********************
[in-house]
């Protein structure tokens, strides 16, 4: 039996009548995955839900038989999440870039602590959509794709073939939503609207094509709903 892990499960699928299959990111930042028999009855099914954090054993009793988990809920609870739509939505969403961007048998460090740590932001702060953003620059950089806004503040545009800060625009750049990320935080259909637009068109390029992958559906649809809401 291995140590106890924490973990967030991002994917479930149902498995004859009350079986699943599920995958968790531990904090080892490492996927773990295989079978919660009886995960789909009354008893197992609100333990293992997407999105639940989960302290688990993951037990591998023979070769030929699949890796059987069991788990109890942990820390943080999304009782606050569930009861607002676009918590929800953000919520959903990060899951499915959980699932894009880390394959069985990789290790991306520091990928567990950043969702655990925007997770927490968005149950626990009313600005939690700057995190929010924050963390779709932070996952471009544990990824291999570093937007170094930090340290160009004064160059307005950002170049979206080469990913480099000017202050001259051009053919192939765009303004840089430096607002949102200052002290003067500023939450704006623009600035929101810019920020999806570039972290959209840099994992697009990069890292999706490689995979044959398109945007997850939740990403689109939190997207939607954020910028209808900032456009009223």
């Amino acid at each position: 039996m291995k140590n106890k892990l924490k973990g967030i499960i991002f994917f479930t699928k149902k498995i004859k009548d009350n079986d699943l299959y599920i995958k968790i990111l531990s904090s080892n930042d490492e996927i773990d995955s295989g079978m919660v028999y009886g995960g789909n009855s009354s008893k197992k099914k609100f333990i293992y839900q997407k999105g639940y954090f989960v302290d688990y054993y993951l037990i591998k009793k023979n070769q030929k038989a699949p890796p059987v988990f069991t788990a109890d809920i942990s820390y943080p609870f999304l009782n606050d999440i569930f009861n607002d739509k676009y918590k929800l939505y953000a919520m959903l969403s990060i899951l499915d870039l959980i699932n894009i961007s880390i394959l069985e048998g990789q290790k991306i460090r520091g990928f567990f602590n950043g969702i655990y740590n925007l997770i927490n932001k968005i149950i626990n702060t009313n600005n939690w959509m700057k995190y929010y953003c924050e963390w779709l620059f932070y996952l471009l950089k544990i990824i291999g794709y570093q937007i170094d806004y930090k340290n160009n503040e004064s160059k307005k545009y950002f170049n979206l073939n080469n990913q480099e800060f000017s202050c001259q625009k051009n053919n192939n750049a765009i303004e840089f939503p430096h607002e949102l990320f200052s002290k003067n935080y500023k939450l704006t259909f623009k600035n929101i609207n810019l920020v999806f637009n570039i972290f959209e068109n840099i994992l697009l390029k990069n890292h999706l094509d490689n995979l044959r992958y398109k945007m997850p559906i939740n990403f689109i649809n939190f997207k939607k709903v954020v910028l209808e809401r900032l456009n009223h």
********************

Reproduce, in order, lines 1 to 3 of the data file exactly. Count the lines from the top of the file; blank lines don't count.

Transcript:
[in-house]
């Protein structure tokens, strides 16, 4: 039996009548995955839900038989999440870039602590959509794709073939939503609207094509709903 892990499960699928299959990111930042028999009855099914954090054993009793988990809920609870739509939505969403961007048998460090740590932001702060953003620059950089806004503040545009800060625009750049990320935080259909637009068109390029992958559906649809809401 291995140590106890924490973990967030991002994917479930149902498995004859009350079986699943599920995958968790531990904090080892490492996927773990295989079978919660009886995960789909009354008893197992609100333990293992997407999105639940989960302290688990993951037990591998023979070769030929699949890796059987069991788990109890942990820390943080999304009782606050569930009861607002676009918590929800953000919520959903990060899951499915959980699932894009880390394959069985990789290790991306520091990928567990950043969702655990925007997770927490968005149950626990009313600005939690700057995190929010924050963390779709932070996952471009544990990824291999570093937007170094930090340290160009004064160059307005950002170049979206080469990913480099000017202050001259051009053919192939765009303004840089430096607002949102200052002290003067500023939450704006623009600035929101810019920020999806570039972290959209840099994992697009990069890292999706490689995979044959398109945007997850939740990403689109939190997207939607954020910028209808900032456009009223």
């Amino acid at each position: 039996m291995k140590n106890k892990l924490k973990g967030i499960i991002f994917f479930t699928k149902k498995i004859k009548d009350n079986d699943l299959y599920i995958k968790i990111l531990s904090s080892n930042d490492e996927i773990d995955s295989g079978m919660v028999y009886g995960g789909n009855s009354s008893k197992k099914k609100f333990i293992y839900q997407k999105g639940y954090f989960v302290d688990y054993y993951l037990i591998k009793k023979n070769q030929k038989a699949p890796p059987v988990f069991t788990a109890d809920i942990s820390y943080p609870f999304l009782n606050d999440i569930f009861n607002d739509k676009y918590k929800l939505y953000a919520m959903l969403s990060i899951l499915d870039l959980i699932n894009i961007s880390i394959l069985e048998g990789q290790k991306i460090r520091g990928f567990f602590n950043g969702i655990y740590n925007l997770i927490n932001k968005i149950i626990n702060t009313n600005n939690w959509m700057k995190y929010y953003c924050e963390w779709l620059f932070y996952l471009l950089k544990i990824i291999g794709y570093q937007i170094d806004y930090k340290n160009n503040e004064s160059k307005k545009y950002f170049n979206l073939n080469n990913q480099e800060f000017s202050c001259q625009k051009n053919n192939n750049a765009i303004e840089f939503p430096h607002e949102l990320f200052s002290k003067n935080y500023k939450l704006t259909f623009k600035n929101i609207n810019l920020v999806f637009n570039i972290f959209e068109n840099i994992l697009l390029k990069n890292h999706l094509d490689n995979l044959r992958y398109k945007m997850p559906i939740n990403f689109i649809n939190f997207k939607k709903v954020v910028l209808e809401r900032l456009n009223h």